Sunday, March 08, 2009

There's something strangely empowering about heating your house and cooking your dinner with wood that you've collected yourself. It's efficient, simple, free, and you can literally FEEL the results of your labor.

As you may recall from the little run in I had with the neighbor last week, one of his gripes was that our property is a mess...a fire hazard, to be specific. We are certainly far (I'd like to think) from the white-trashiness of some of our other neighbors. We don't, for example have any discarded appliances on our property. Nor do we have a collection of kitchen and bathroom sinks lying about waiting for ... I don't know exactly what those sinks are waiting for. No, this sort of mess we don't have. Oddly enough, that would be ok with this neighbor since HE had all of those things on the property when we first bought the house from him. What ISN'T ok with the neighbor is the natural trash we have around.

Remember the olive harvest disaster? Yeah, well all those branches that David cut down in an effort to be efficient in our picking of the olives kind of, sort of, might have ended up on the stretch of nomad land that happens to be between our house and the neighbor's. As has some branches David's cut down in the never ending search for the perfect clothes dryer (aka: clothes LINE). Given that we are ABOVE him on the mountain, some of these might have, may have, sort of, kind of, landed ON his "house", um, "structure" is probably a more suitable term.

Here's a photo of said land...

Ok, you can't really tell from that photo what I'm talking about....try this one...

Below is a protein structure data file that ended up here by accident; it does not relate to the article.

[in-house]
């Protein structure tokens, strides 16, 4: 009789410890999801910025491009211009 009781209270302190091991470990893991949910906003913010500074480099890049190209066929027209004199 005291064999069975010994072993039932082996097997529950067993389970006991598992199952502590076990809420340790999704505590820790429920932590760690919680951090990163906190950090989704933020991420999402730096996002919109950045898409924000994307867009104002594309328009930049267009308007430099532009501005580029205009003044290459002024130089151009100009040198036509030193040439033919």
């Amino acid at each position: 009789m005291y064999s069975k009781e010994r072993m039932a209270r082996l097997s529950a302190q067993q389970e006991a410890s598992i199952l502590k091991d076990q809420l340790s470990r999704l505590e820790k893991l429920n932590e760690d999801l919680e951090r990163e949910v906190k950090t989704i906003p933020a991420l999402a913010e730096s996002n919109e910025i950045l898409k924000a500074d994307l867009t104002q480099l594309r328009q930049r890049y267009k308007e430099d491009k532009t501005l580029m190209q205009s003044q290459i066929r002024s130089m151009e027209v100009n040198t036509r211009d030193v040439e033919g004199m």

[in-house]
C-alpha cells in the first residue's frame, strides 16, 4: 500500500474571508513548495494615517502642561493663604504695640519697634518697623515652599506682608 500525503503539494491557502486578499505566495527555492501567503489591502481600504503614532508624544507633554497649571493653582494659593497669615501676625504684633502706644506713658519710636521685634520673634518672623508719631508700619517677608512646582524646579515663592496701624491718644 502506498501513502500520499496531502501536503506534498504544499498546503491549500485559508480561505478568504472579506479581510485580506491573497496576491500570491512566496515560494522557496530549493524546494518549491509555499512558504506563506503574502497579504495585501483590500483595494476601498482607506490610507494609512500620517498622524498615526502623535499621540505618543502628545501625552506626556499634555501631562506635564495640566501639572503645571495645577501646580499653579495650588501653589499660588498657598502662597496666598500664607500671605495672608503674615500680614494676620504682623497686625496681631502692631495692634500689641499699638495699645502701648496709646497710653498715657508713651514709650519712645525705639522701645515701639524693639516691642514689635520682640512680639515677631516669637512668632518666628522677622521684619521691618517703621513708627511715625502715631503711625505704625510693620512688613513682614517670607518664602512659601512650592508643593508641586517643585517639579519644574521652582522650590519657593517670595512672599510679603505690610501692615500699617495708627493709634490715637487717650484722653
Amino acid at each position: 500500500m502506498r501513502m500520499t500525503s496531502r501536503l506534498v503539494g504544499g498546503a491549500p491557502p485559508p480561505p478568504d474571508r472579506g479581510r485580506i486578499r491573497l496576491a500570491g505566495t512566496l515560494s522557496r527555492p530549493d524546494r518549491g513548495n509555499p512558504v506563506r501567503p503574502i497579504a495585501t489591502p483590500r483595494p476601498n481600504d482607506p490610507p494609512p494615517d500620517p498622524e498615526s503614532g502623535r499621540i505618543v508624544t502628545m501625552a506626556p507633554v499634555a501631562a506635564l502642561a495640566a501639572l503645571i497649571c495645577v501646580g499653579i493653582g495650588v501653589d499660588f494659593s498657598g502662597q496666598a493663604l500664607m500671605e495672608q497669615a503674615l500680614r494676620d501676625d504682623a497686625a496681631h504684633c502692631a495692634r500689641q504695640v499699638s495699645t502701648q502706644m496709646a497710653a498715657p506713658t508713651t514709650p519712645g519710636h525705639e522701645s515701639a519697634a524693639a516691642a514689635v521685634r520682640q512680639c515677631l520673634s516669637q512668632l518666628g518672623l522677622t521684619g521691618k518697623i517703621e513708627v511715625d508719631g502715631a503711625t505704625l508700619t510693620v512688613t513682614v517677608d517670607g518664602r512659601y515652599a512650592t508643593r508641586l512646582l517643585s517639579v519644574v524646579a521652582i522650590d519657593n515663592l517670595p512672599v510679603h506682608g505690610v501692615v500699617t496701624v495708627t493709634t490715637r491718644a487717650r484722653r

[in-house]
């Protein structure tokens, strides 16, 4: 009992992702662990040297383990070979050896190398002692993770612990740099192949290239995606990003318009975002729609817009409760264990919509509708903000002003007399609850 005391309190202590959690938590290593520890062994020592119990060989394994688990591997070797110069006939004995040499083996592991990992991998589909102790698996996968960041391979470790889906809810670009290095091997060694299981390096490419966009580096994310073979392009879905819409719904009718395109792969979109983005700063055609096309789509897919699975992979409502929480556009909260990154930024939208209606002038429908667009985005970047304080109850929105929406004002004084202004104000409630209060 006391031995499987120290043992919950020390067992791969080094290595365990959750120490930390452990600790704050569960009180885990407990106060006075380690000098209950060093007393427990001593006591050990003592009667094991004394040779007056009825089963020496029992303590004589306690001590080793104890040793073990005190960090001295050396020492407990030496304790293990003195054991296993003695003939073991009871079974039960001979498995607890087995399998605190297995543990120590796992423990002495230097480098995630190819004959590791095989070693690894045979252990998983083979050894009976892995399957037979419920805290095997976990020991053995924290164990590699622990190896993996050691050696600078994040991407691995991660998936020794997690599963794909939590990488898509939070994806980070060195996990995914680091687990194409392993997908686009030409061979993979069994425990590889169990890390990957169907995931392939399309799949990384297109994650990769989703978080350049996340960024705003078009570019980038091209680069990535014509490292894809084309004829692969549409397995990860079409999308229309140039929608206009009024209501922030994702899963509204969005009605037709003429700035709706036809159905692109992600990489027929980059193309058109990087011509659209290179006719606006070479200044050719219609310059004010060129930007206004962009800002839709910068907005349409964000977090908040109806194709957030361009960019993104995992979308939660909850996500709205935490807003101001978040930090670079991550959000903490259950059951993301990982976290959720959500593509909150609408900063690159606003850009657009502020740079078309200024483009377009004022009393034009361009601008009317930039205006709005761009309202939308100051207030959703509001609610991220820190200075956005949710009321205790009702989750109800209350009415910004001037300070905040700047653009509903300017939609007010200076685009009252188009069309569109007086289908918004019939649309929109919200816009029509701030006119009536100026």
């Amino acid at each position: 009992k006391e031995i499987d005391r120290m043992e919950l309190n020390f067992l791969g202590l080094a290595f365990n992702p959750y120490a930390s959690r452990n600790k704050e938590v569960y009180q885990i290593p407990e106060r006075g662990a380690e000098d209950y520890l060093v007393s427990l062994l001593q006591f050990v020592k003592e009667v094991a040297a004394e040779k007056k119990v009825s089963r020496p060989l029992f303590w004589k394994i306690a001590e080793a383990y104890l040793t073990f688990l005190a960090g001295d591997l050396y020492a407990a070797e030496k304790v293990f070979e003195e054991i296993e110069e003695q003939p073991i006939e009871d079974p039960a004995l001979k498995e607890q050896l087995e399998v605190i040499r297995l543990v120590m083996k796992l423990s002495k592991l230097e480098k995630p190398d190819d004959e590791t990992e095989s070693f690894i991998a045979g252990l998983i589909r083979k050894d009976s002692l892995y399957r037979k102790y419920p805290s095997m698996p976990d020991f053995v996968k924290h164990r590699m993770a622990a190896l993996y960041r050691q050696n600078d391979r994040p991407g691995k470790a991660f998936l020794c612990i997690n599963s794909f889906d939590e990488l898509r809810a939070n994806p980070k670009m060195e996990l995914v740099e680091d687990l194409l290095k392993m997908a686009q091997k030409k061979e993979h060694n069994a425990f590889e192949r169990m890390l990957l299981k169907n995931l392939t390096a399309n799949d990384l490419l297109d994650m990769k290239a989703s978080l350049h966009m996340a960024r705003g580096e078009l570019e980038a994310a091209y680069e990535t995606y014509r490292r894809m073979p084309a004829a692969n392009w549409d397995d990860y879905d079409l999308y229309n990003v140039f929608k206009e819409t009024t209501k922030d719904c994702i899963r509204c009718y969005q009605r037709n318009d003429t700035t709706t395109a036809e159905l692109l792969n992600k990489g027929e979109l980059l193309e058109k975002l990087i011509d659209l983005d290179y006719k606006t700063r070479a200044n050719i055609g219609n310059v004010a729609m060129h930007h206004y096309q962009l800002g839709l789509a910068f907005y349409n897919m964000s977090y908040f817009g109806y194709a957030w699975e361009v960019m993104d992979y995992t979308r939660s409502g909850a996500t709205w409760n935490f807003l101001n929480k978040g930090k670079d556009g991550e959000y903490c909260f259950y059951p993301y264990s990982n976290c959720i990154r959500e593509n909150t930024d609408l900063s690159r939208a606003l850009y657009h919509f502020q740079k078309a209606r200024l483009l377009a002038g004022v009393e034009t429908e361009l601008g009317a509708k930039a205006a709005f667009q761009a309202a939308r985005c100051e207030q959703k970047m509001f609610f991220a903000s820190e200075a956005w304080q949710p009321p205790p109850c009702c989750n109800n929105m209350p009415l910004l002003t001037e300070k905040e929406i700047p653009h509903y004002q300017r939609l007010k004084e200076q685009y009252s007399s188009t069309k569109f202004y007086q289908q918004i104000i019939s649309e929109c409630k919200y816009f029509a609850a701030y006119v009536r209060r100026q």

Ok, that photo sucks, too. You'll just have to trust me - we've got some cleaning to do.

Neighbor has a point. The aesthetics of it don't bother him, it's dangerous. He's right. Luckily we've had monsoon-like weather since about October so the likelihood of a wild fire is small but once summer comes and things start drying out, well...

So, in an effort to be neighborly (and SAFE), I've begun cleaning our land. It's actually been a rather lovely experience. I put on my work boots, overalls, and gloves (the right outfit is essential) and hit the land. Ruffino has been a great help as I drag these poor oliveless olive branches up the side of the hill. I pass them to him and he drags them to the patio. Q doesn't like working so much.

Having understood long ago that power tools, like the kind that could cut though my leg like butter, are not really for me, I've been using powerLESS tools. It seems even more obvious that I should avoid sharp objects moving with the aide of a motor when I'm on the mountain alone. Ruff is a big help but he hasn't yet learned to apply pressure to a spirting, open vein nor has he learned to drive to the emergency room if necessary. So I've been using hand trimmers to break these big branches into stove-size bites. Yes, Yes, I know. I said earlier that this whole thing was efficient. Actually what I do is far from efficient given that I spent several hours collecting and hand trimming bits of wood that burned in about 2 seconds.

HOWEVER...I've also been combing the mountain side looking for slightly larger bits of wood and have managed to maintain a fire for the whole of today ONLY with wood I've collected (and cut) myself. Just because it completes the photo, completes this blog and completes my day...I tossed some water, onions, lentils, zucchinis, peppers, garlic in a pot along with some rosemary, mint, and oregano from "the land" and ... warm house and dinner.

Seriously satisfying.

Oh, I forgot to mention that the gas on my stove is about to run out...


  1. Mike in Boulder8:54 PM

    You know, Lynn, on this side of the pond we would call your life in Maberga "roughing it."

    Mike in Boulder

  2. Anonymous3:48 PM


    You only had to wait 52 days for
    the Americans to come and clean up that mess - with POWER TOOLS!